A majority of the congregation voted selfishly and they won. My friend was hopefully, however, that at least this showed how immature the church was as a whole and how numeric growth doesn’t correlate with internal growth. He knew that discipleship needed to take root rather than just converts.

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Leading up to the Women’s Suffrage of 1920, there was some humorous and witty literature. In her book, “Are Women People” [full TEXT here], Alice Miller wrote the following satirical poem. Be sure to check out some more of her writing in the link above.

Why We Oppose Votes for Men

1. Because man’s place is the armory.

2. Because no really manly man wants to settle any question otherwise than by fighting about it.

3. Because if men should adopt peaceable methods women will no longer look up to them.

4. Because men will lose their charm if they step out of their natural sphere and interest themselves in other matters than feats of arms, uniforms and drums.

5. Because men are too emotional to vote. Their conduct at baseball games and political conventions shows this, while their innate tendency to appeal to force renders them peculiarly unfit for the task of government.

This year I’m voting for whatever candidate my wife decides. Naomi’s grandma sent an email a bit ago reminding people how much women had to fight for their right to party… I mean… vote. About a week later I felt a small, personal conviction (not a bullying (and I’m not suggesting a general application of this)) to offer my vote to Naomi, to make my vote count in honoring her perception, mind, emotion, and value as a co-heir of the grace of life. I, in my male heritage, have had about 130 more years of voting privileges than her in her female heritage.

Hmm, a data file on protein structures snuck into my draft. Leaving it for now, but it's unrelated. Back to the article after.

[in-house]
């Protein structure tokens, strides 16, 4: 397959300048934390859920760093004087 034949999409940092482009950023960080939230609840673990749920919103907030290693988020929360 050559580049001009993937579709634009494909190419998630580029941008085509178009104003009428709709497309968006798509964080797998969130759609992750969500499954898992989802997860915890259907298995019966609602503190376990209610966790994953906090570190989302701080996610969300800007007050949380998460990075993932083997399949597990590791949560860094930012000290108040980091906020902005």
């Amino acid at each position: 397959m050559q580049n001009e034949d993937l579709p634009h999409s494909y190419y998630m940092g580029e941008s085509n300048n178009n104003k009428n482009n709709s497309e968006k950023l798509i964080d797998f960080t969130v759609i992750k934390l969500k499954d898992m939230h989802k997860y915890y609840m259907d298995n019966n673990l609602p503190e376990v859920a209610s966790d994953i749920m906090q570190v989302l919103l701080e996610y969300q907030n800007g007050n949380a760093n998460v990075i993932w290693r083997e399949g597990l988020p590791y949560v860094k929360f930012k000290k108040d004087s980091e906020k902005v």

Now this by no means was an apathy card for me on voting. In fact, I (we) have listened to more debates and interviews this election than any other. We have and will talk further about the election and exchange viewpoints whether shared or conflicting, but ultimately my vote is cast with hers.

*   *   *

I look forward to the end of Democracy…

…where a Divine monarchy will be in full rule with Christ enthroned on earth as it is in heaven…

…where tyranny and dictatorship will be replaced with a benevolent and just King…

…where the fruition of government will not be people empowering people to empower the people, but that all authority will gloriously be from the top down…

…where people will no longer say, “we want a voice,” but rather, “we want Your voice.”

([already][not-yet])

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2 thoughts on “The End of Democracy [justin]

  1. ….democracy perishes from the earth and leaves what behind? Count me out for anything less than the return of Christ.

    I think the politics/faith debate would benefit from a little less historical distortion. Hard to make an argument that Lincoln desired democracy for eternity. Any serious discussion of democracy, America, our founding, the framers intent, consequential presidents, etc, ought to begin with real study of those men, the events, and their actions. In my history books I read about many men of real faith, seeking God’s direction, and carrying out what they believe to be His will. Experienced men. Men with theological education. Men with lives of service in the Church. Men whose personal lives reflect faith in Jesus Christ. Are we so much smarter than they? They got it all wrong? Maybe……but I think they deserve more of a fair shake than I’m hearing…

    • @Josh

      your right, I don’t know Lincoln’s intent behind the text… just stating in hyberbolic fashion that democracy will perish, that humanity is not the core of life, and that we shouldn’t treat democracy as an eternal thing, but rather put the weight of our thoughts and hope on when the earth will have a divine monarchy, or as you put it, when Christ returns.
      [justin]